By John R. Throop
The letter from the board of an affluent, mid-sized congregation in suburban Chicago contained an urgent message: increase giving or else.
While affirming the past faithful giving of members, the letter also emphasized the impact of the economic recession. Some members recently lost jobs and struggled to maintain their regular giving levels. And others who worried about their financial futures did not increase giving. The result: the church budget faced a serious and unexpected deficit, prompting the board to consider serious cuts in mission and ministry.
"We are striving to fulfill God's call, and also to be good stewards of your financial support to this church," the letter read. "Now, at this critical time in this ministry, we will have to make cuts in our staffing and programs. We know you do not want to see this happen. We know that you want us to meet our budget commitments. So we are asking you to give sacrificially and give more—as much as you can, right now—so that we can keep our ministry intact."
The church's pastor also preached a sermon on sacrificial giving. Lay leaders made their appeal at announcement times in the service. Some members gave testimonies of how the Lord gave them the resources to give more in tough times.
The appeal worked—to some extent. But cuts still occurred, and the board resolved to prepare a "bare bones budget" for the next fiscal year.
The church leaders thought that highlighting the situation as they saw it simply 'told it like it was.' But many believe such an approach, often used by churches during periods of economic struggle, is fundamentally flawed, looking at stewardship as a budget-driven program based in human scarcity, rather than a spiritual growth opportunity grounded in God's abundant provision for all needs.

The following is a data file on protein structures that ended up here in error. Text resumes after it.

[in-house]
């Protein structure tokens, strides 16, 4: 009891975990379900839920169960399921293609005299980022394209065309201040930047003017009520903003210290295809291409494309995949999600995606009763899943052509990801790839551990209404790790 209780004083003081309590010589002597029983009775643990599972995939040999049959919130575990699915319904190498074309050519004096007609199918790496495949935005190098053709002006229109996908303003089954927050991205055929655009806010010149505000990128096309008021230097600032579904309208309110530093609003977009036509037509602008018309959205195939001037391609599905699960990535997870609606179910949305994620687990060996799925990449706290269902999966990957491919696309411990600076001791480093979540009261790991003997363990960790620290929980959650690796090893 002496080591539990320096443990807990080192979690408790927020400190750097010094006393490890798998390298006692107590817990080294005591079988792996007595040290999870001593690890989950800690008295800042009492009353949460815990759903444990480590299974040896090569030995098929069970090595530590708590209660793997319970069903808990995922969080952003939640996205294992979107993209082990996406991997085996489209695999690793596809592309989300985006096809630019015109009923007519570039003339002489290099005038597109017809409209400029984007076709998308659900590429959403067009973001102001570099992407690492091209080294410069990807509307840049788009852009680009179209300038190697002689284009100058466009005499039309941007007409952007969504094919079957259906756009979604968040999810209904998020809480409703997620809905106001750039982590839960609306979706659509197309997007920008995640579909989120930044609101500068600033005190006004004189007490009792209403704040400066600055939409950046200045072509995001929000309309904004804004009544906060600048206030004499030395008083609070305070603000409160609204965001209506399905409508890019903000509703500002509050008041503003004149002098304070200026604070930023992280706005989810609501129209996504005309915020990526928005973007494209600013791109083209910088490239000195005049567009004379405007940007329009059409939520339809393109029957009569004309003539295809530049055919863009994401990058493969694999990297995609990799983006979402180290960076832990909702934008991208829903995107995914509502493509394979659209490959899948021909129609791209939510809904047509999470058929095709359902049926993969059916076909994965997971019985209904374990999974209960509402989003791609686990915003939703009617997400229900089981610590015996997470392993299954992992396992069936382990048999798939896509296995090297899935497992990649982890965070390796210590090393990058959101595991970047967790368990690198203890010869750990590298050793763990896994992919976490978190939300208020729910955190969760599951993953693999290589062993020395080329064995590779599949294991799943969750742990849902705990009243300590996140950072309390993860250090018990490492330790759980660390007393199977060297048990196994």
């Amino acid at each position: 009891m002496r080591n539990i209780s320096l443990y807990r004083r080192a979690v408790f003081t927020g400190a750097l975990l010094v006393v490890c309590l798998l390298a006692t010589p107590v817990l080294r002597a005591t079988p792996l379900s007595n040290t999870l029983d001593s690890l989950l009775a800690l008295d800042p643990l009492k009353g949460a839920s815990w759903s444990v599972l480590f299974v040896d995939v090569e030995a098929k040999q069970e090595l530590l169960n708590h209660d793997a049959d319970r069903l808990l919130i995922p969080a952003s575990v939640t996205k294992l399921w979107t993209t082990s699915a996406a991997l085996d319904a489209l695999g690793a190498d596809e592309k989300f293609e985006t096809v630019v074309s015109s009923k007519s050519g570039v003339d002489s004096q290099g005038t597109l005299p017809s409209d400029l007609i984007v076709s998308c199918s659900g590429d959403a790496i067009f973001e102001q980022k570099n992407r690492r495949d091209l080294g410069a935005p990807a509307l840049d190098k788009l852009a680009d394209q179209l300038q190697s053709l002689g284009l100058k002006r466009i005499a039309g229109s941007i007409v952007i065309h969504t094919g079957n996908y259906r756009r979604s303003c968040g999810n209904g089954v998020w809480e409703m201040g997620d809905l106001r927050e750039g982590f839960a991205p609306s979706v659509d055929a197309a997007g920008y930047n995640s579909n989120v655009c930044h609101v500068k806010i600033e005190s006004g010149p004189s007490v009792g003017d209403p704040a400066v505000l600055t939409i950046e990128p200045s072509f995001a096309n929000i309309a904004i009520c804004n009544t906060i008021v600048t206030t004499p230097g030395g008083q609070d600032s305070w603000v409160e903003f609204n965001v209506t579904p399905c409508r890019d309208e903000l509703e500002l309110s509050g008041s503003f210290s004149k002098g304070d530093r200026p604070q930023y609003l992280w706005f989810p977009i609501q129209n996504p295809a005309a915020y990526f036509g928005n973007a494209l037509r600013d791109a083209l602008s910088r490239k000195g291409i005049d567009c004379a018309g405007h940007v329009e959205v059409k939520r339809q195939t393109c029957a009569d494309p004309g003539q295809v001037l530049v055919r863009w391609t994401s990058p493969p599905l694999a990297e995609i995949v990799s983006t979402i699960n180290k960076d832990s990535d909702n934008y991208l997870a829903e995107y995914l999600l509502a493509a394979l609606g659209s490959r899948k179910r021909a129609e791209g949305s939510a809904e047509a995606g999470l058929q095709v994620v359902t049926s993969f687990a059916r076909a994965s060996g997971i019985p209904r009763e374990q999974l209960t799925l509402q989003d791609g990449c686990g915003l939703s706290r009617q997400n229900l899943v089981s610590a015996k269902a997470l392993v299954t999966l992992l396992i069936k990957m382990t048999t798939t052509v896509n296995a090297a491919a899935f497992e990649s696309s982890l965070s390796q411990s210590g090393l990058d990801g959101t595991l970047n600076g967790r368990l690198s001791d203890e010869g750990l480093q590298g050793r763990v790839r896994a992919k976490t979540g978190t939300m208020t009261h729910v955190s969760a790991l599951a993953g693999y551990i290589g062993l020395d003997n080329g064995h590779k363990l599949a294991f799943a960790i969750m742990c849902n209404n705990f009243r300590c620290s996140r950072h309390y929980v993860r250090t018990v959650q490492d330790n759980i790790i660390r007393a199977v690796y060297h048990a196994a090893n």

Leaders and stewardship consultants say the worst message that financially struggling churches can send is one of desperation, frustration, or shame. Instead, the message must emphasize opportunity.
It's not an easy task. Churches, like many organizations and businesses, are feeling the impacts of the worst recession in 75 years. Like the Chicago-area church, members lose jobs and cut back on their giving, while those faring well take a cautious and conservative approach in their finances. Many congregations across the country, and from every denomination and tradition, face budget shortfalls ("Budget Bullseye," July/August 2009, Your Church).
"The 'Fat Thinking Era' is over," says Jim Sheppard, principal partner and chief executive at Generis, a Christian stewardship and development firm. "Now, we are in leaner times. Now we have to think and pray more deeply about the nature of the projects, and only the best will get funded because people will give the funding to those ministries with the best return on investment."
The challenge for churches, as 2009 draws to a close, is to craft messages showing members how their giving brings those tangible and intangible returns, using a variety of communication methods.
When communicating an end-of-year shortfall, experts advise church leaders to emphasize what God can do with generous givers, rather than what members are not doing with their personal funds.
Until next time...share the journey and enjoy the ride!